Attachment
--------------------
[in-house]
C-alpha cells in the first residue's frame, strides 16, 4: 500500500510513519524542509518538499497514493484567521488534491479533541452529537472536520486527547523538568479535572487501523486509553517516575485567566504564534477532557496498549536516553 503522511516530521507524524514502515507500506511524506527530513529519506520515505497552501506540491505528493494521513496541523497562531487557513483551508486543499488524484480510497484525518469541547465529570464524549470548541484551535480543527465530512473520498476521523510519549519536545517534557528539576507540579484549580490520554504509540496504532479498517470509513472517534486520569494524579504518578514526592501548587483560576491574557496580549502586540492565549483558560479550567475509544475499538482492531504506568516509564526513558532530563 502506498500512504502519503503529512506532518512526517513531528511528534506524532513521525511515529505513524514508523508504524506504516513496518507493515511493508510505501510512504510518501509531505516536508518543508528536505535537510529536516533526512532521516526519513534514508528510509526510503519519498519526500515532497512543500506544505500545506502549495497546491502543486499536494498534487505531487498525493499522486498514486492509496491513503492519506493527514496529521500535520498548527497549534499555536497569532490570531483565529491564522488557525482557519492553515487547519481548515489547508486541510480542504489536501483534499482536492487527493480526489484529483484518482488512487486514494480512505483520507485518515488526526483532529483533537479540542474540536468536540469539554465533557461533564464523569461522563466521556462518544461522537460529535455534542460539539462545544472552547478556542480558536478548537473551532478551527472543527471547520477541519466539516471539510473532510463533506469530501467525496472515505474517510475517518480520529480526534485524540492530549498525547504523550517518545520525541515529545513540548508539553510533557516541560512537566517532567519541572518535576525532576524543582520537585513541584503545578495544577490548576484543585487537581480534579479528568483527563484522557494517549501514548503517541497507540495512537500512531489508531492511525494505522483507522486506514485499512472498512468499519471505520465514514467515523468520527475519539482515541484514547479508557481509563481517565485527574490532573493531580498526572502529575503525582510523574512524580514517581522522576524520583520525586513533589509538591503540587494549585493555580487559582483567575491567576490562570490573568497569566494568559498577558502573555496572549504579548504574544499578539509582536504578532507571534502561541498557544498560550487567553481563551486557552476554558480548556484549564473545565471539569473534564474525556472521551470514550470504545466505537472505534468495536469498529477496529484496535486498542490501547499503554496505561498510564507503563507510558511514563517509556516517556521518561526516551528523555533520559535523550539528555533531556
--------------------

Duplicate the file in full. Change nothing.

[in-house]
C-alpha cells in the first residue's frame, strides 16, 4: 500500500510513519524542509518538499497514493484567521488534491479533541452529537472536520486527547523538568479535572487501523486509553517516575485567566504564534477532557496498549536516553 503522511516530521507524524514502515507500506511524506527530513529519506520515505497552501506540491505528493494521513496541523497562531487557513483551508486543499488524484480510497484525518469541547465529570464524549470548541484551535480543527465530512473520498476521523510519549519536545517534557528539576507540579484549580490520554504509540496504532479498517470509513472517534486520569494524579504518578514526592501548587483560576491574557496580549502586540492565549483558560479550567475509544475499538482492531504506568516509564526513558532530563 502506498500512504502519503503529512506532518512526517513531528511528534506524532513521525511515529505513524514508523508504524506504516513496518507493515511493508510505501510512504510518501509531505516536508518543508528536505535537510529536516533526512532521516526519513534514508528510509526510503519519498519526500515532497512543500506544505500545506502549495497546491502543486499536494498534487505531487498525493499522486498514486492509496491513503492519506493527514496529521500535520498548527497549534499555536497569532490570531483565529491564522488557525482557519492553515487547519481548515489547508486541510480542504489536501483534499482536492487527493480526489484529483484518482488512487486514494480512505483520507485518515488526526483532529483533537479540542474540536468536540469539554465533557461533564464523569461522563466521556462518544461522537460529535455534542460539539462545544472552547478556542480558536478548537473551532478551527472543527471547520477541519466539516471539510473532510463533506469530501467525496472515505474517510475517518480520529480526534485524540492530549498525547504523550517518545520525541515529545513540548508539553510533557516541560512537566517532567519541572518535576525532576524543582520537585513541584503545578495544577490548576484543585487537581480534579479528568483527563484522557494517549501514548503517541497507540495512537500512531489508531492511525494505522483507522486506514485499512472498512468499519471505520465514514467515523468520527475519539482515541484514547479508557481509563481517565485527574490532573493531580498526572502529575503525582510523574512524580514517581522522576524520583520525586513533589509538591503540587494549585493555580487559582483567575491567576490562570490573568497569566494568559498577558502573555496572549504579548504574544499578539509582536504578532507571534502561541498557544498560550487567553481563551486557552476554558480548556484549564473545565471539569473534564474525556472521551470514550470504545466505537472505534468495536469498529477496529484496535486498542490501547499503554496505561498510564507503563507510558511514563517509556516517556521518561526516551528523555533520559535523550539528555533531556